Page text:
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COCKERELL and CO.'S BEST COALS ONLY, — always at the lowest Cash Price— PURFLEET AVHARF, EARL-STREET, BLACKFRIARS, and EATON WHARF, BELGRAVE-PLACE, PIMLICO. [l 64

HARRISON, AINSLIE, & CO., Newland FurNace, Ulverston, exhibit a Case containing Hematite Ikon Ore, from Lindal-Moor Mines, in Furness; analysed by Dr. Sheridan Muspratt, F.R.S.E., and by him certified to contain—

Sesqnioxide of iron, t Metallic iron . GG 47 per cent,
94'97 per cent. |0*ygen. , 88-ao ,,

Silica 3'43,,

Lime ...... 0*71 ,,

Moisture ..... 0*24 ,,

Loss 0'61—100-00

Charcoal Pig-iron and Furnace-cinder, from Newland Buchbarrow, Uuddon, and Lorn Furnaces—the only Charcoal Furnaces in Britain. [i 201

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NEEDLEWORK.

I t '* of the aVrst iniportaswe to a astfioo that iu requirements should be thoroughly understood; and every stride Made toward* better governoteat is effected brtaew ray of light baring penetrated the darkness which originally i-mrrwi the fan; of the whole earth. The more civilized a nation becomes, the more diversified are its l»jr)*l*tire wants; and that which ma/ with safety be left to adjust itself m the infancy of society, becomes, at a more advanced period, a paramount consideration. This is precisely the case with Needlework at the present day; it is impossible to overrate its importance. Even the boon of a thoroughly satisfactory poor-law must dwindle into comparative insignificance beside an arrangement whereby tens of thousands of paupers would be •nabled to maintain themselves without taking one shilling out of the pockets of the public. Class legislation is • word of retort in the months of all parties; but when one class seizes upon the labour of its inferior, and, through the overpowering agency of capital, buys up an extensive branch of native remunerative industry, turning tent of thousands of able-bodied ami highly artistical producers into poverty-stricken | "supers,—when the anonopolised trade, far from flourishing under the talismanic influence of capital, yearly deteriorates through the waning energies of the producers,—when the public is robbed by the substitution of an inferior article on demand, •fid victimised in the shape of poor's-ratos to make up for the inadequate wages given to the producers,—when this gigantic evil has entrenched itself, like the wolf in the story of Red Riding Hood, in the very inmost chambers of the houses of tint liritish public,—and whilst the wires and daughters of the land are gathering the fluwers that bedeck the pathway of life, the monster is lying carefully concealed under the mantles of fashion upon the beds of indolence, ready to «|iriiig forth at an unexpected time and devour the luxurious triflers. Surely it is well to warn the public against the dangerous pet they are fostering in their dwellings; and, however timid the legislature tnuy l»e of encountering the insidious foe, every one may hunt it out of their own houses. I believe that the most pressing necessity of this country at the present crisis lies in a satisfactory solution of the problem, How we are to provide work that will afford wholesome food, clothing, and shelter for our increasing population, and yet enable us to compete in the market with our less scrupulous—because less enlightened— neighbours of the world, who are favoured with a better climate? I believe that that which we are advocating for I'lalu Needlework, viz.. the shaking off of unnecessary clogs in the form of investment of capital, or the undue interference of (lie capital in gold with the capital in time and sinews, lies at the root of the whole matter: but in trade* where the assistance of capital is essential, to prevent its present despotism without prostrating its energies Is one of the gravest subjects a nation ever had to deal with ; yet it must be handled sooner or later. Justice to the capitalist,—Justice to tho producer,—and justice to the consumer, can alone sweep away from our entire trade the disgrace of the slop system, and banish the cry of starvation from the land. Are our capitalists so honest that not one law needs to ctiuilier the statute-book, providing for the fair remuneration of time? We have laws against usury; mid can no usury in labour be wrung from the starving operative? When we hear of a great West or Kust End House retiring from business with its £100,000 cleared in a few years, it would look well if we heard of some fifty out of the thousand producers of that wealth who were also retiring with a modest competency; but I believe that, could wo trace them, wo should of'tener learn that hundreds of the producers iil'lliut wealth have died, or are dying, in the workhouse. Happily for Plain Needlework it has no need of the alii of capital, and It depends on the will of the public to emancipate it from its bondage without legislative Interference.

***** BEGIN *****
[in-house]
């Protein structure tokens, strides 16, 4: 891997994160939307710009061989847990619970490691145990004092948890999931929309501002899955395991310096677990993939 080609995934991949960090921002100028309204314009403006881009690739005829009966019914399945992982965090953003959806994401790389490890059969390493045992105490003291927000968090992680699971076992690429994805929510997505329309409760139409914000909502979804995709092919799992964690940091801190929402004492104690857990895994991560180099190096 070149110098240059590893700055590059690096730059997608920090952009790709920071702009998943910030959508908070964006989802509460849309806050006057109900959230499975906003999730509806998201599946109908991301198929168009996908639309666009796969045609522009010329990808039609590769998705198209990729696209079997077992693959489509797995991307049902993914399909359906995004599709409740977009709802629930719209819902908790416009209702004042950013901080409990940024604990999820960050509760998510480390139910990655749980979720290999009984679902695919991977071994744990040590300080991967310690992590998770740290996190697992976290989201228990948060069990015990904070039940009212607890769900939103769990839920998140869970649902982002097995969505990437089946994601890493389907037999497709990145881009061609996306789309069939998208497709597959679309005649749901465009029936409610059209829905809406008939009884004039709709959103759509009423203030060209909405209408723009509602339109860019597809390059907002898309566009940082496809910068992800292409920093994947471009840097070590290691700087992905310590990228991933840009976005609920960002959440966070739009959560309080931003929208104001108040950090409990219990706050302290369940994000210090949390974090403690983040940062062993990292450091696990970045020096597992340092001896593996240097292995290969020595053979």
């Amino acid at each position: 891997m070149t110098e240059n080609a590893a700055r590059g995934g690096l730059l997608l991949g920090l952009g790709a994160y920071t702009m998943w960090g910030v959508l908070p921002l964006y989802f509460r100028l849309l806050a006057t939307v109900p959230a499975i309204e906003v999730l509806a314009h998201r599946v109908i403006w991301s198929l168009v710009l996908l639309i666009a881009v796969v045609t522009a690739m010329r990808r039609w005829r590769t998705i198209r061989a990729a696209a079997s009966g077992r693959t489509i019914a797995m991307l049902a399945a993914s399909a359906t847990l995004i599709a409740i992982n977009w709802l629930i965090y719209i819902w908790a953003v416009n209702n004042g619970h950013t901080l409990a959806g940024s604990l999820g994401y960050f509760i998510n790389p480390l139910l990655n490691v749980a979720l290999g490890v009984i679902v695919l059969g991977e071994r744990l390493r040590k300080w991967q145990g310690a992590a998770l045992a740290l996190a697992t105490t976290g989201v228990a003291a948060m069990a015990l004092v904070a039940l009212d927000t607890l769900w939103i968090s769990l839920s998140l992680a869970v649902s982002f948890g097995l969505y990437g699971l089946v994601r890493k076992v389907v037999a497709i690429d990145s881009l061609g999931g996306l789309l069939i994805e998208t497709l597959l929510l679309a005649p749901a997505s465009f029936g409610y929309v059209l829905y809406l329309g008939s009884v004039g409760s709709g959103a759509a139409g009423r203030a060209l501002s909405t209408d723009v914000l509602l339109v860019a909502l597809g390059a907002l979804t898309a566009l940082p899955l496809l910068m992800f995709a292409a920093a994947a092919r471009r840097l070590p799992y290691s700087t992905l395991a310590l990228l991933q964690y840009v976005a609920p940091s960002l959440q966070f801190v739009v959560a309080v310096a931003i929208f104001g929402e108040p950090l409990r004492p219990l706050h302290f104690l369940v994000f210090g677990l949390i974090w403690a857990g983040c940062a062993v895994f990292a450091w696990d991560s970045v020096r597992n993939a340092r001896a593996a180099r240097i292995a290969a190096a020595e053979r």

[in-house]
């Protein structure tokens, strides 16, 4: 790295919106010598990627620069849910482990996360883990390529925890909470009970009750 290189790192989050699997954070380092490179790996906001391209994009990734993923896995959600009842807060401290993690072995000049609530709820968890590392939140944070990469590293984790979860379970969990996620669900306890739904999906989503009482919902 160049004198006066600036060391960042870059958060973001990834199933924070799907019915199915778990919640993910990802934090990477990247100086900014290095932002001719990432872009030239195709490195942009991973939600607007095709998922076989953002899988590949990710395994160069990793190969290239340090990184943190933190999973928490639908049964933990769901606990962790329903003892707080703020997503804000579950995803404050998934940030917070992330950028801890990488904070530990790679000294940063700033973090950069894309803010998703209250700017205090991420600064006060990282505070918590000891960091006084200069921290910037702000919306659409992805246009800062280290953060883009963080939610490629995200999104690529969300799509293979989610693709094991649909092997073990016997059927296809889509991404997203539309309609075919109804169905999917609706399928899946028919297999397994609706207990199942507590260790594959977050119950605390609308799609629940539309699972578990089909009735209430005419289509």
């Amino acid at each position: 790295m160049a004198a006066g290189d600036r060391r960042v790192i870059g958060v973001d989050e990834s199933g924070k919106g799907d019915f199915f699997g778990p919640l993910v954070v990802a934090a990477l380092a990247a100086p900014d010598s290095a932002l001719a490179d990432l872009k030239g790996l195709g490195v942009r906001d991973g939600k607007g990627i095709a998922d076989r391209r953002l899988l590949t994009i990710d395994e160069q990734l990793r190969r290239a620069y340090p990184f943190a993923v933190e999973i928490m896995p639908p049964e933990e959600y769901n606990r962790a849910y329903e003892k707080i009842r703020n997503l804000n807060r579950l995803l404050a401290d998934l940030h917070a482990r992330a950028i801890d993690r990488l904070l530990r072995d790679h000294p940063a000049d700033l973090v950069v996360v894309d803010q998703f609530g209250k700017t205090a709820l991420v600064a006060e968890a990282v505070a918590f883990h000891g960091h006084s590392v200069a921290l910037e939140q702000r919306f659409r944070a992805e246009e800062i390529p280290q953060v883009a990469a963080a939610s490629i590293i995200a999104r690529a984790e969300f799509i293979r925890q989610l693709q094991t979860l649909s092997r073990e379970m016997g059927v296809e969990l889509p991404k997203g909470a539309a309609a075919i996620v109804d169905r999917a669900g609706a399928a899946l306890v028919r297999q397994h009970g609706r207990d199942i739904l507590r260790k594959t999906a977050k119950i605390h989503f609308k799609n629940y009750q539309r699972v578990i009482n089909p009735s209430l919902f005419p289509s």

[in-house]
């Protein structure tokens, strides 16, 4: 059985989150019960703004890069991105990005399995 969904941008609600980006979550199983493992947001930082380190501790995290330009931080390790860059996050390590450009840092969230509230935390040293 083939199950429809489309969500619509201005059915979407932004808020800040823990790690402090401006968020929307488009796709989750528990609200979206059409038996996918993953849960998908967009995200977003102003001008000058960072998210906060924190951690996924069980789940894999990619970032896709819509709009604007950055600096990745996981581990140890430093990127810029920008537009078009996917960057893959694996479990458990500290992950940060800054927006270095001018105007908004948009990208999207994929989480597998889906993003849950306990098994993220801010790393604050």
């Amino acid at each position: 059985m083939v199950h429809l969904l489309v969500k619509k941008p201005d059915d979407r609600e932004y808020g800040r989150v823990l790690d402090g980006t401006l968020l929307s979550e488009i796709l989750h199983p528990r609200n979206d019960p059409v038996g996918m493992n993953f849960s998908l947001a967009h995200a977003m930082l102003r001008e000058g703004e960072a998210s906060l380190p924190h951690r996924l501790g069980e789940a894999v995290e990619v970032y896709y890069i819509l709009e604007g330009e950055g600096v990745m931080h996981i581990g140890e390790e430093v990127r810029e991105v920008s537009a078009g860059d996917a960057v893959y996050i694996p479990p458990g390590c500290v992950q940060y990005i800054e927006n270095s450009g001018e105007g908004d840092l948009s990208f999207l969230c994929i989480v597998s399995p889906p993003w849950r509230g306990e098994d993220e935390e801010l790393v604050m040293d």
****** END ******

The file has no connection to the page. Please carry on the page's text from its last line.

To accomplish this end A Plan for Registration Offices for Needlewomen is submitted, the Intention of which is to improve their condition and prevent their pauperism by securing to them the profits of their own work. The plan promises tho consumer a superior article for his money, and to enable men, without any previous knowlcdgo of the trado, to procure their garments as easily, and with as much economy, as experienced females can do. It also proposes to afford every facility to families in finding suitable needlewomen, either to work by tho day or by the niece, and securing them against loss by damaged work or noolinitii; garments. The ex|ieiiscs of Registration to be defrayed for the first year by subscription. After the public has placed confulvnco in the Society it will require no pecuniary aid.